Democratic Religion from Locke to Obama
Faith and the Civic Life of Democracy
Debating or making speeches, American politicians invariably cite tenets of Christian faith—even as they unfailingly defend the liberal principles of tolerance and religious neutrality that underpin a pluralistic democracy. How these seemingly contradictory impulses can coexist—and whether this undermines the religious tradition that makes a liberal democracy possible—are the pressing questions that Giorgi Areshidze grapples with in this exploration of the civic role of religion in American political life.
The early modern Enlightenment political philosophy of John Locke has been deeply influential—if often misunderstood and sometimes contested—in shaping both the theoretical and practical contours of contemporary debates and anxieties about religion in a liberal society. Areshidze demonstrates that Locke anticipated a great theological transformation of Christianity in light of modern rationalism, one that would make Christianity into a tolerant religion compatible with liberal political principles. Locke's experiment, as this book shows, has succeeded in important respects, but at a tremendous cost—by demanding a certain theological skepticism about revealed religion that could ultimately undermine the public concern for religious or theological truth altogether.
“In this short, elegant, and important book, Giorgi Areshidze examines the justification of religion in contemporary American life.”
—Perspectives on Politics
“This book makes an important and provocative point in an extraordinarily wide-ranging and thorough yet concise and elegant manner.”
—Review of PoliticsSee all reviews...
“This is a genuinely important book, both as a brilliant, original, intellectually stimulating, and engaging study of the theme of religion and liberal democracy and as an exemplar of how political science may investigate the issue of religion and politics with balance, respect, and humanity. On the one hand, it offers singularly lucid, penetrating, and convincing analyses of the question of religion and liberalism in such foundational liberal democratic theorists as Locke, the American Founders, Tocqueville, Rawls, and Habermas. On the other hand, this book broadens and deepens the conventional scholarly discourse on the theme of religion and liberal democracy by offering dazzling analyses of the speeches and writings of such political figures as Barack Obama, Abraham Lincoln, and Martin Luther King, and by demonstrating these political actors to be genuine political thinkers, whose reflections on religion and democracy are rigorous, learned, and incisive.”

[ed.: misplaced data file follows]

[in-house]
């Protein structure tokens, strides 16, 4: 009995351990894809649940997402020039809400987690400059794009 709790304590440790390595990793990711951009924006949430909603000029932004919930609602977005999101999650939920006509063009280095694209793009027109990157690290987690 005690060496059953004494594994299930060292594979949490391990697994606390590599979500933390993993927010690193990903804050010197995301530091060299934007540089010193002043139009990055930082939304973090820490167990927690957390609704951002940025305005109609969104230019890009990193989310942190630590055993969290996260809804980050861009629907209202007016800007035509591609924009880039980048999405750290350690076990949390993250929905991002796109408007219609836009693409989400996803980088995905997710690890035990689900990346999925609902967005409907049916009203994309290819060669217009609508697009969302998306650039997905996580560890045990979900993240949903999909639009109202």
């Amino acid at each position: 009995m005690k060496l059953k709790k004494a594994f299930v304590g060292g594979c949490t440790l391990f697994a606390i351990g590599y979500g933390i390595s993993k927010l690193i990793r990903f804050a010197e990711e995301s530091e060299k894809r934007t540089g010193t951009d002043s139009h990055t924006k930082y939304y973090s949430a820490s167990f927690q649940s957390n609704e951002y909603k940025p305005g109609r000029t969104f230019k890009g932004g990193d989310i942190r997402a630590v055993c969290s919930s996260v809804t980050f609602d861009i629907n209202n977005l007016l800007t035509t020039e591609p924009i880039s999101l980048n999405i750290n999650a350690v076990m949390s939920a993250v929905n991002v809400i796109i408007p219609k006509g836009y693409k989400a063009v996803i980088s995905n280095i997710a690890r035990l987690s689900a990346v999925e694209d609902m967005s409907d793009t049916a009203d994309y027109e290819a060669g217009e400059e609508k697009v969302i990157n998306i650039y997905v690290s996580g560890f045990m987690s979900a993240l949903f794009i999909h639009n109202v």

—Peter J. Ahrensdorf, James Sprunt Professor of Political Science, Davidson College
“Can liberalism really be neutral toward religion? In Democratic Religion from Locke to Obama, Giorgi Areshidze contends that it cannot. Areshidze elegantly explores the practical effects of liberal democracys philosophical roots and insightfully uncovers the theological foundations of some of America’s leading statesmen. In doing so, he offers a provocative challenge to Rawlsian liberalism and those who believe that the liberal state is and should be neutral toward religion. ”
—Vincent Phillip Muñoz, author of God and the Founders: Madison, Washington, and Jefferson
“With clarity and insight, Areshidze explores the tension between Enlightenment efforts to foster religious toleration and the competing need to cultivate moderately robust religious beliefs in a liberal self-governing republic. Although Tocqueville warns that simple ideas, even when wrong, tend to be the most compelling, Areshidze argues persuasively that modern men and women flourish when they move uneasily between these competing and irreconcilable claims. A wonderful book!”
—Jean M. Yarbrough, author of Theodore Roosevelt and the American Political TraditionSee fewer reviews...
Democratic Religion from Locke to Obama evaluates these results in light of the role of religion in American political development, particularly as this role has been further defined in the work of political philosopher John Rawls. In the political theologies of Martin Luther King, Jr., Abraham Lincoln, and Barack Obama, Areshidze shows how, while working under Locke’s influence, all of these thinkers draw upon religion, including traditional revealed Christian ideas, in their efforts to reshape America’s moral consciousness—especially on the question of racial equality—in ways that might have surprised Locke.
Finally, drawing on Alexis de Tocqueville’s encounter with the Lockean experiment in America, this book suggests that the dissonance between how tolerant we want religion to be and what we expect it to accomplish in our civic life is a consequence of the liberal transformation of religion. By reminding us of this religious transformation, Tocqueville’s “political science” may explain some of the deepest spiritual and civic anxieties that continue to beset American democracy.